Moss On Baker/OBJ: You Need Trust, Not Friendship

Baker Mayfield and Odell Beckham Jr. do not need to be best friends, former Pro Bowl receiver Santana Moss says, but they do need to trust each other

The DA Show
September 17, 2020 - 11:18 am

Odell Beckham Jr., as you may have heard, didn’t have a great game Sunday. In fact, it was pretty bad.

Beckham had three catches for 22 yards – on 10 targets – in Cleveland’s 38-6 loss to Baltimore on Sunday.

What should we make of his lackluster performance?

“I’ve been a No. 1 receiver for a long time throughout my 14-year career, and if I got 10 targets, trust me, I would have had a great outing,” former Pro Bowl wide receiver Santana Moss said on The DA Show. “I know what it feels like to not be in the offense when you can be so much for an offense. In this day and age, it’s a lot different. When I was playing, we ran the ball so much to where it used to be mind-blowing to me how I could only get three or four attempts a game, but I made do with what I had. I think now these guys at the wide receiver position, the way the game is set up, they need the ball, especially a guy like Odell Beckham.”

Moss, 41, played in the NFL from 2001-14. He had over 700 catches for over 10,000 yards and 66 touchdowns in his career.

“I never wanted things forced,” he said. “I want the ball to come in the flow of the game – because when things are forced, you have an outing like Odell had the other day. You have drops, you have three catches – you don’t really be a factor in the offense. . . . I do believe he needs the ball. I do believe he needs some of those big chunks here and there because he can make a difference, but don’t force it – because teams come into the game knowing that Odell is going to be a factor so they set up their defense to make sure that they prevent that. If it’s not there, go to the next guy. I think that’s the way you have to play the game.”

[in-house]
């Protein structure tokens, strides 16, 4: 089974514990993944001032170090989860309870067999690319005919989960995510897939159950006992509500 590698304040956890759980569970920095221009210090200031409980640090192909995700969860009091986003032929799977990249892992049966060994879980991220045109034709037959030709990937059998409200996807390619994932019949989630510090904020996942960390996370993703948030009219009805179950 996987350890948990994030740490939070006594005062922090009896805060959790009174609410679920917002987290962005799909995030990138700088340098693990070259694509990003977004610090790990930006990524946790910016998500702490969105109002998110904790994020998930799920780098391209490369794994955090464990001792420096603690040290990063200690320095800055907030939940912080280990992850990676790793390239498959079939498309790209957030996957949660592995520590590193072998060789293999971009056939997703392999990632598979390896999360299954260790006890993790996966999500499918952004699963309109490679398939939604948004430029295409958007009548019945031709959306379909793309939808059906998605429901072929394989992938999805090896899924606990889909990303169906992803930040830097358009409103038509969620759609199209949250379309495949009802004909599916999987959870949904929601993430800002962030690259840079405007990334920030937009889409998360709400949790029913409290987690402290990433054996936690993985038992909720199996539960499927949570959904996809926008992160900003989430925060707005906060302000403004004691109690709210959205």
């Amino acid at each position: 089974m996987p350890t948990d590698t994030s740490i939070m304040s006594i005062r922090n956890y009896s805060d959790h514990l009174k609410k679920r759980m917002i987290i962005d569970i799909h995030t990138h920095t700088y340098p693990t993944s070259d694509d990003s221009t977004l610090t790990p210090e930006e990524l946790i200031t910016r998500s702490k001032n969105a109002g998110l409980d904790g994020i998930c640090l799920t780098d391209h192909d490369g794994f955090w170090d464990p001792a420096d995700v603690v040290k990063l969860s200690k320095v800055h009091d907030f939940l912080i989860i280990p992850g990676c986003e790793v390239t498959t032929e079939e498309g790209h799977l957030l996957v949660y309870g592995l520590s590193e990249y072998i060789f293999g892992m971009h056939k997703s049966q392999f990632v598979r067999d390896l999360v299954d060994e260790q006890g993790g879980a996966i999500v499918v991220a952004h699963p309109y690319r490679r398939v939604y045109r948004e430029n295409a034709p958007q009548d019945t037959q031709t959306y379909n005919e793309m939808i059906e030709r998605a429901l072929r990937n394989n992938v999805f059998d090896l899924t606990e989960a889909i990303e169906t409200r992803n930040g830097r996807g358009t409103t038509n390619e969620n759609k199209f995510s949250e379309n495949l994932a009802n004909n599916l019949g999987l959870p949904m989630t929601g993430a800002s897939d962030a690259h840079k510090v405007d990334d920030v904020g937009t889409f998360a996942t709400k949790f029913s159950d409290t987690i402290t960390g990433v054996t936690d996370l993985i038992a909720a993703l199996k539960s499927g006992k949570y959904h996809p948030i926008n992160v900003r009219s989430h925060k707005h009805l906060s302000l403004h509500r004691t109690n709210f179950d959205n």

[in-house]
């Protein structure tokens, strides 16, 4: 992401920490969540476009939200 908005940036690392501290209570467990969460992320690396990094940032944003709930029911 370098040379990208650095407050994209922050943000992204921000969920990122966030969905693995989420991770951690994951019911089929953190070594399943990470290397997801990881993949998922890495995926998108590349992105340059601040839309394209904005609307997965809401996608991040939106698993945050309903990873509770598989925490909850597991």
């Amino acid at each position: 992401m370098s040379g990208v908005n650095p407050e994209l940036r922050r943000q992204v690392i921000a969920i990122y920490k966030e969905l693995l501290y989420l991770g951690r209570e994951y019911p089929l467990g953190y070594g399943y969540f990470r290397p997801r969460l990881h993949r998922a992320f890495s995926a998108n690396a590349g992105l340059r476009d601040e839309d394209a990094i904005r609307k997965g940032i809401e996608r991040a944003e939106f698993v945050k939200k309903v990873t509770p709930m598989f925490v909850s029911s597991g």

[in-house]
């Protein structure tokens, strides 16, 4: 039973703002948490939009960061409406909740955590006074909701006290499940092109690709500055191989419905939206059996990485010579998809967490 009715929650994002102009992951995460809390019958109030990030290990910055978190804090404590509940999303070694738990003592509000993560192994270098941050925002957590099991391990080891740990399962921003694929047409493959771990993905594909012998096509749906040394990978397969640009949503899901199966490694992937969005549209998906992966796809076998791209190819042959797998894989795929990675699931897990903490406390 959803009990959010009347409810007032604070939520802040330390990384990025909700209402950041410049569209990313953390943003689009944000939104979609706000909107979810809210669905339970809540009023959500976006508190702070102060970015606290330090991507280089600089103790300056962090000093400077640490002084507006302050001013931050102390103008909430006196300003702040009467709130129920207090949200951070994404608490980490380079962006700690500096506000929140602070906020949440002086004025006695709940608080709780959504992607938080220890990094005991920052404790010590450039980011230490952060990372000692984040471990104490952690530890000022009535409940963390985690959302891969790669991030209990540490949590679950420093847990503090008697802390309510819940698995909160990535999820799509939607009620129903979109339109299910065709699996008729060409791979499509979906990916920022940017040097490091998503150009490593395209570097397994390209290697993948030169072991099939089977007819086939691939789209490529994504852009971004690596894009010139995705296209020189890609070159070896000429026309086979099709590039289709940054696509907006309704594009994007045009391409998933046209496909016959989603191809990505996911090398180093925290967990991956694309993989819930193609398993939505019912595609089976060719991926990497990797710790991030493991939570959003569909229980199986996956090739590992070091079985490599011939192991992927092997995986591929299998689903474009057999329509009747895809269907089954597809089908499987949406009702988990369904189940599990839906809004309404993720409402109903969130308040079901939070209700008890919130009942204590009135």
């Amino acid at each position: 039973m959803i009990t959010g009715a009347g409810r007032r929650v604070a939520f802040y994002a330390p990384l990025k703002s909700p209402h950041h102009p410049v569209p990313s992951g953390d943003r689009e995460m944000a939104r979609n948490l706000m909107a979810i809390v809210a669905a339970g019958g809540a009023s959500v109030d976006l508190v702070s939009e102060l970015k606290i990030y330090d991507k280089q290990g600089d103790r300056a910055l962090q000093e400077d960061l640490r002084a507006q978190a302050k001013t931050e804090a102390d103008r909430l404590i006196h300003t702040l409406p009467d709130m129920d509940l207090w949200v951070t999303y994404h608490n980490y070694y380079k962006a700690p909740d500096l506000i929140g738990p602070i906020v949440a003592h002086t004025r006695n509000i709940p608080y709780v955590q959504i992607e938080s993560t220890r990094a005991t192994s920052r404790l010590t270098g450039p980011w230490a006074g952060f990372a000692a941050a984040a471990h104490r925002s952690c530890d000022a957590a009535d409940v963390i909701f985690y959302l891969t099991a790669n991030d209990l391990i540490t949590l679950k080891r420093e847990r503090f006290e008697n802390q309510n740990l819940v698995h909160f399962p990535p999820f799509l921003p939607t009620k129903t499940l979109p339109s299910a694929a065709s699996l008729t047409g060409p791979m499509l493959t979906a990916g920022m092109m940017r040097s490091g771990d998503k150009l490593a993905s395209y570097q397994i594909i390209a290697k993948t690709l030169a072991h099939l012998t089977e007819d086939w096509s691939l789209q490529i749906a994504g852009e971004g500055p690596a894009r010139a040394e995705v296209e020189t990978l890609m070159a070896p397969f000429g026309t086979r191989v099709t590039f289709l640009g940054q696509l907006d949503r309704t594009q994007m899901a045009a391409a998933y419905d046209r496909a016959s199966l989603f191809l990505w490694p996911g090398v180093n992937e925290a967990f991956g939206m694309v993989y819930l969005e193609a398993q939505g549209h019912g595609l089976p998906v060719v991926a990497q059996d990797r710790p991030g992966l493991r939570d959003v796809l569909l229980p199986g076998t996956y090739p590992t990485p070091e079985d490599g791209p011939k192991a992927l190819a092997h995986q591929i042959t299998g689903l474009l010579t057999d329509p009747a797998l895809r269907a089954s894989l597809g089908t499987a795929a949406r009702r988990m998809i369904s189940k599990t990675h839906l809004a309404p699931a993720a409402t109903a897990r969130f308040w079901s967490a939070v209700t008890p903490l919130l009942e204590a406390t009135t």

But what makes some quarterback-receiver combinations so potent and others so, well, not? Does the personal relationship matter? Do those duos need trust? Friendship?

“Trust, yes; friendship, no,” Moss said. “It doesn’t matter in that locker room totally if any of those guys are friends. When you’re at your job, everyone is there for one job: to make sure we can do our best to make sure that this company runs well. We do the best for our company. That’s the same in the NFL locker room. We’re all here with one common goal: to win a championship. Whether we like each other or not, as long as we go out here and do what’s assigned to us, then we should have a chance to do that.

"I played with so many quarterbacks I barely knew their girlfriend’s name or their kids’ names," Moss continued. "But they can trust and know that they had a guy in me that was going to go out there and do my job well, so therefore I trusted them to get me the ball because they know that’s the way I work, the way I come to work, and the way I handle my business. That’s all that needs to be done. That’s the only thing that I believe players need when it comes to having enough communication when it comes to friendships or not. You don’t really need friends to go out there and work efficiently together.”

Beckham, of course, is known for wearing his emotions on his sleeve. If he does not get the ball, he is not happy, which could be part of the problem.

“I believe that they’re trying to do things to make sure Odell is happy, but that’s not going to make the offense successful,” Moss said. “Odell has to be Odell – but within the flow of the game. You can’t just force it because he’s Odell Beckham. Make sure you get the matchups offensively. Have that offensive coordinator be creative enough to make sure when Odell gets that single-coverage matchup or that matchup when that defense is sleeping, give him the ball. That’s easier to be said than done, but if you want to get a guy like Odell started, you give him a couple of balls early: a screen, a slant here, a hitch here and . . . allow him to get in the flow like that. But I don’t see forcing a guy the ball and not thinking about your offense as a whole. I think you have to establish the run and the pass.”